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A Natural Approach to Polycystic Ovarian Syndrome
Dating back to 1935 when the term polycystic ovaries was first coined, we have come a far way in our knowledge and understanding of this complex female syndrome. It is estimated to occur in 3-12% of women and it incorporates a variety of different symptoms, namely grouped into three categories: 1) androgenic (acne, oily skin, inappropriate facial and body hair growth, and male-pattern baldness), 2) menstrual (anovulatory, irregular periods, infertility, and multiple cysts on the ovaries), and 3) metabolic (blood sugar swings and obesity). It is typical for those with PCOS to have higher testosterone levels, insulin resistance, and blood sugar irregularities. For those suspecting PCOS, their doctor should test pituitary hormones like FSH and LH as well as progesterone, estrogen, testosterone, and a cholesterol panel. Generally an ovarian ultrasound confirms diagnosis, although a lack of cysts does not necessarily rule out PCOS as these can come and go.
Diet and Lifestyle Changes for PCOS The foundation for any disease is a healthy diet and lifestyle with effective stress-management techniques, and with those who have PCOS these basics cannot be over-emphasized. Because the mechanism of insulin-resistance in PCOS patients is thought to involve a defect that happens after insulin binds to the cell, the main focus of a PCOS diet is a low-glycemic load to correct insulin resistance. By keeping refined carbohydrates reduced and heavily focusing on vegetables, berries, high-fiber foods such as whole-grains and legumes, nuts and seeds, and clean, lean protein such as wild salmon and free-range poultry, blood sugar stability and weight loss will occur. Diet and exercise are first-line approaches to treatment with PCOS, therefore it is not surprising that the effects of exercise on PCOS have been studied and documented. The take-home message of a recent systematic review was that moderate intensity exercise in those with PCOS decreases insulin resistance, promotes weight loss, and improves ovulation. Based on the available evidence, it would be in the best interest of those with PCOS to build an exercise routine into their weekly schedule – forty minutes per day, at least five days a week – incorporating resistance exercises, aerobic training and stretching.
D-chiro-inositol Holds Promise for PCOS A promising steroisomer of inositol called D-chiro-inositol has been shown in women with PCOS to decrease serum testosterone by 55% (p=0.006), improve insulin resistance (p=0.07), and significantly promote ovulation compared to a placebo group (86% vs. 27%)3. D-chiro-inositol is found in small concentrations in certain foods and in our body. It appears to mediate the insulin-resistance signalling pathway involved in PCOS. Although it is not yet widely available in commercial supplements, a similar compound called D-pinitol that appears to convert to D-chiro-inositol in the body has similar benefits and may also be used. Another option is to seek out foods that are the highest in D-chiro-inositol such as lecithin from soybeans and egg yolks, chick peas, brown rice and wheat germ.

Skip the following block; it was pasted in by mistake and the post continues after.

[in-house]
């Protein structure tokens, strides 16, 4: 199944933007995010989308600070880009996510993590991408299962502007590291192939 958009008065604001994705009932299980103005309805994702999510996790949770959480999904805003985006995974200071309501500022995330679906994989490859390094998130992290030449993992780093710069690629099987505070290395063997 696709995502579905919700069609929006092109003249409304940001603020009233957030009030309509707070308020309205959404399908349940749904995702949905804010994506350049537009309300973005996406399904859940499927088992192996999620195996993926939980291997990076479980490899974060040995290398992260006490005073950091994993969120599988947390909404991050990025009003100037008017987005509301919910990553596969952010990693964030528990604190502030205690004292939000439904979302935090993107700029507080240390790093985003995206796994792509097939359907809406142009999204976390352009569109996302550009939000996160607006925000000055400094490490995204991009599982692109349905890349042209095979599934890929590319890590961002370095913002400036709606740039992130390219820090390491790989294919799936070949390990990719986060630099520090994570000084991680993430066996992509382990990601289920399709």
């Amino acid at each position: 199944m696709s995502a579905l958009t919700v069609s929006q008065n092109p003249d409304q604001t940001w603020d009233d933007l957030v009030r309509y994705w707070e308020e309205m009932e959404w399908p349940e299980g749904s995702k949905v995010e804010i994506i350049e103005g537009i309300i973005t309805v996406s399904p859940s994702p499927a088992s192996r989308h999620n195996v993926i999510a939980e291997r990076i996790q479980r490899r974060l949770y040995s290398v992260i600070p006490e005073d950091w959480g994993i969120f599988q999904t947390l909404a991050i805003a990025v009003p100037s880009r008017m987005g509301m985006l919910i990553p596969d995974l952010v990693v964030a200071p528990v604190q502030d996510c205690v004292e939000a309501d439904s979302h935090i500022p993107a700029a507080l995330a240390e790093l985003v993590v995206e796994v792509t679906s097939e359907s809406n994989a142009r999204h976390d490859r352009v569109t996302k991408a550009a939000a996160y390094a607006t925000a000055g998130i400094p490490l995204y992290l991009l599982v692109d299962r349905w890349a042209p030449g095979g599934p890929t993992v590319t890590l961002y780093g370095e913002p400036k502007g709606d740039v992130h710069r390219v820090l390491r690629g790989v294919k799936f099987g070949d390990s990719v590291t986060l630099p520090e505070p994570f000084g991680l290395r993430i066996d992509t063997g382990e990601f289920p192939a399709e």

Helpful Herbs for Treatment Herbs also play a valuable role in the treatment of PCOS. One major goal of herbal therapy would be to increase sex-hormone binding globulin (SHBG), a protein in the blood which binds excess androgenic hormones such as testosterone. Herbs that increase SHBG include nettle root (Urtica dioica), green tea, soy and flax seeds. In addition, licorice root (Glycyrrhiza glabra) reduces serum testosterone and saw palmetto (Serenoa repens) can inhibit the conversion of testosterone into its more potent form, dihydrotestosterone. Even though PCOS is a very complex health condition, our knowledge and understanding has grown exponentially since it was first discovered. Those with PCOS should be comforted to know there are an assortment of different natural treatments protocols that are effect at reducing or fully eliminating the symptoms associated with PCOS. References: 1) Diamanti-Kandarakis E, Papavassiliou AG. Molecular mechanisms of insulin resistance in polycystic ovary syndrome. Trends in Molecular Medicine 2006 2) Harrison CL, Lombard CB, Moran LJ, Teede HJ. Exercise therapy in polycystic ovary syndrome: a systematic review. Human Reproduction Update 2010 3) Nestler JE et al. Ovulatory and metabolic effects of d-chiro-inositol in the polycystic ovary syndrome. New Eng J of Med 1999 4) Gaby, AR. (2011). Nutritional Medicine. Concord, NH: Fritz Perlberg Publishing. 5) Infertility Workshop. Understanding D Chiro Inositol. Retrieved June 20, 2014, from http://infertilityworkshop.com/blog/understanding-d-chiro-inositol/ 6) Armanini D et al. Licorice reduces serum testosterone in healthy women. Steroids 2004 7) Hudson, T. (2008). Women’s Encyclopedia of Natural Medicine. New York: McGraw-Hill.
Sacha Elliott, ND has a family practice in North Vancouver, BC at Canopy Integrated Health. She focuses on motivating, educating and empowering her patients to create balance in their physical, mental and emotional health. She treats a variety of health conditions and has a special interest in women’s health and fertility, hormone imbalance, and mental/emotional imbalance. She holds a Bachelor of Arts degree in Psychology from the University of British Columbia and has completed a four year doctorate program at the Boucher Institute of Naturopathic Medicine. www.drsachaelliott.com
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